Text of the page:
Categorisation of Nanomaterials

Categorisation of Nanomaterials Thoughts on Read Across and Data Completeness


John Rumble


R&R Data Services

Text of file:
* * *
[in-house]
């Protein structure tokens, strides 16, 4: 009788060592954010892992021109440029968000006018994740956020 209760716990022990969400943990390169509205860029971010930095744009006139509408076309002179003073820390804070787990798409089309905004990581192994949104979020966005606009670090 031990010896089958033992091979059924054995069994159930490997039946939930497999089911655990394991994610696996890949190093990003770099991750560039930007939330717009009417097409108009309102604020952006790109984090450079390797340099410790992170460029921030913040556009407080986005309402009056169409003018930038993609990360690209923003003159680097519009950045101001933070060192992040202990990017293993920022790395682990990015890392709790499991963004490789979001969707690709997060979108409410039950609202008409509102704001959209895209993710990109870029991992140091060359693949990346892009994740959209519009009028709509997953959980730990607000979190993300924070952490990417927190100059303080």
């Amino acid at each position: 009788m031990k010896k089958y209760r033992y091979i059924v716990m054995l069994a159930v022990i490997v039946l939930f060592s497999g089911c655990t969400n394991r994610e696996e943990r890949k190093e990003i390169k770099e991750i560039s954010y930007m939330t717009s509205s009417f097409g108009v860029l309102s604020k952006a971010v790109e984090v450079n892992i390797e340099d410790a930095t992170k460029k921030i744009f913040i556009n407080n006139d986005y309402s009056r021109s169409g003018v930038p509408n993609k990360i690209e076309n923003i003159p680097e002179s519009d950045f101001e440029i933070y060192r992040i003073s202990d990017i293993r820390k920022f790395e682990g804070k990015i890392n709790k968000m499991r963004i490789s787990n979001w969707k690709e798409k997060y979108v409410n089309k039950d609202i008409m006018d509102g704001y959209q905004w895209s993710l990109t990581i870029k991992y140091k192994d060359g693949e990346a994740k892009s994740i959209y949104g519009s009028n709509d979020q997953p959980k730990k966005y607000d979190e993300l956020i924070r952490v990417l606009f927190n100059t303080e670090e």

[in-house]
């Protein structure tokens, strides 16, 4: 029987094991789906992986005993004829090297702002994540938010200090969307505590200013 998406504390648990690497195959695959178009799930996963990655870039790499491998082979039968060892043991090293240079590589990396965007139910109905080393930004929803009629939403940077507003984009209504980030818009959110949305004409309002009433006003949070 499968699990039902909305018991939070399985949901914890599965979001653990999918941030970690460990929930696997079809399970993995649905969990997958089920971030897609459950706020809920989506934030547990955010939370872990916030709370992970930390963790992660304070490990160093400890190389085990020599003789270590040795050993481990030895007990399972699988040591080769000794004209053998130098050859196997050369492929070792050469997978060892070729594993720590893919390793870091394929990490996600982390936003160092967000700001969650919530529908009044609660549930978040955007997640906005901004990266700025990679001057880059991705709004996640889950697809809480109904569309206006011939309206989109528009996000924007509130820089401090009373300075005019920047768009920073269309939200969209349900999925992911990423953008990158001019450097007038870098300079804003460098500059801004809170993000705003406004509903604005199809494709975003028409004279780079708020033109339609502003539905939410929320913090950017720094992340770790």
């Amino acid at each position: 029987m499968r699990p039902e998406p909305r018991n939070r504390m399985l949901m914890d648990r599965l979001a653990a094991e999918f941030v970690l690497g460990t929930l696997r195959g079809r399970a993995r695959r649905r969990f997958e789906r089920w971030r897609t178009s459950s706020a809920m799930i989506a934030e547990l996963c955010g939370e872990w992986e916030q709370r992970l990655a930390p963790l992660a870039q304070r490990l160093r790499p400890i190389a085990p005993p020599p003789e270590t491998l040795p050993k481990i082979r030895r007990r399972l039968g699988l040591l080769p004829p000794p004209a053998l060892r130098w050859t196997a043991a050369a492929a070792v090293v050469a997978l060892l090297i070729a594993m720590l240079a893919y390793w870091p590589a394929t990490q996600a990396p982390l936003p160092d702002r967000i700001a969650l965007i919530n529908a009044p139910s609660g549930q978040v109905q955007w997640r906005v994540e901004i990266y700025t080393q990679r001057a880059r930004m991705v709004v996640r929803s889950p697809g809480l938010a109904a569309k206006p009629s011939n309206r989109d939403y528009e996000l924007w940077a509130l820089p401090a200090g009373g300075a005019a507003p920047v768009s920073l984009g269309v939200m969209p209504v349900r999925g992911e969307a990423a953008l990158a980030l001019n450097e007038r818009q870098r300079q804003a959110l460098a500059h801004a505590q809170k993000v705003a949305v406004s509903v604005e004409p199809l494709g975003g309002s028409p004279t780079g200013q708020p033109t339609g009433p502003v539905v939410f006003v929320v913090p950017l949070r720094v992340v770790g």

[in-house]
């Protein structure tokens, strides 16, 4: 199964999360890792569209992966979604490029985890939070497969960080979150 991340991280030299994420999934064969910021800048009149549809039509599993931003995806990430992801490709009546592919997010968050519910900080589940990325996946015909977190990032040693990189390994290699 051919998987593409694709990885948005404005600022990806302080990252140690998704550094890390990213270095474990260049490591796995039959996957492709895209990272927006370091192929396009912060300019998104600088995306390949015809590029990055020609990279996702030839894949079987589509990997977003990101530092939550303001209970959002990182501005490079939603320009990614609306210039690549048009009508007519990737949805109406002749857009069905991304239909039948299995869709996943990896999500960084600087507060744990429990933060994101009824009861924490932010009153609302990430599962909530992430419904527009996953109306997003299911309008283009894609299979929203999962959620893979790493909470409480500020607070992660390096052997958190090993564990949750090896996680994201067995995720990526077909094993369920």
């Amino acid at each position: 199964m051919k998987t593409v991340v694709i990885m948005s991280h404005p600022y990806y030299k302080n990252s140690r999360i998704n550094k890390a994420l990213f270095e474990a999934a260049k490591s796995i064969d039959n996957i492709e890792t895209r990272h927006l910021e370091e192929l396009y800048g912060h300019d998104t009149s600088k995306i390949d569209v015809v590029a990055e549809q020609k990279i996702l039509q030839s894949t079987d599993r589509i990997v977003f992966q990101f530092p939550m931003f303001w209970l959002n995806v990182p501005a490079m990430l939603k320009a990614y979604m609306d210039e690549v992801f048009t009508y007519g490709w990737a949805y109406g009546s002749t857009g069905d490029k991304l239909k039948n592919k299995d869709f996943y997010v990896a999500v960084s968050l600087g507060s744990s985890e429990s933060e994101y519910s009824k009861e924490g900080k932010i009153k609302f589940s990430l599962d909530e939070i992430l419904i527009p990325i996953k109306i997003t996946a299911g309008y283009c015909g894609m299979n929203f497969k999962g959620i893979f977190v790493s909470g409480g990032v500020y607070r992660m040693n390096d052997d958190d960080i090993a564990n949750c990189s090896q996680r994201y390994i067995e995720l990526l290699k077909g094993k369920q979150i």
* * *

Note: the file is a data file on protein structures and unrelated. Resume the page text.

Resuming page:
The primary goal of categorisation is simple: To predict a property and functionality (behavior) of a substance, without making the necessary measurement, based on the similarity of that substance to other substances for which we have measurements; further to do this on the basis of scientific evidence, which includes reproducibility, accurate uncertainties, and sound physical principles. Nanomaterials are complex, and nanomaterials that appear to be the same may differ in significant details. The surface reactivity of nanomaterials means that when placed in media with biomolecules and other substances, coatings happen easily and usually randomly. Consequently testing is not being done on the original nanomaterial but one that is heavily coated. Actual mechanisms of actions can be difficult to discern, and relying on gross effects, while proving possible hazardous effects, may not say anything about what actually caused that effect. Even reproducibility does not clarify cause and effect. Large comprehensive data sets of nanomaterials properties are not yet available. Those data sets that are available are sparse. Categorising nanomaterials based on various similarities provides a means for predicting properties without extensive testing, so-called “Read Across”. Work by the EU FutureNanoNeeds project and the CODATA WG on Nanomaterials has identified approaches to categorisation based on a well-developed system to describe nanomaterials and their production. This system is adaptable to different categorisation criteria and applications. In this presentation, we detail the Uniform Description System for Nanomaterials as well as discuss how it can be used for categorisation of nanomaterials. We also discuss criteria for assessing the applicability of categorisation schemes.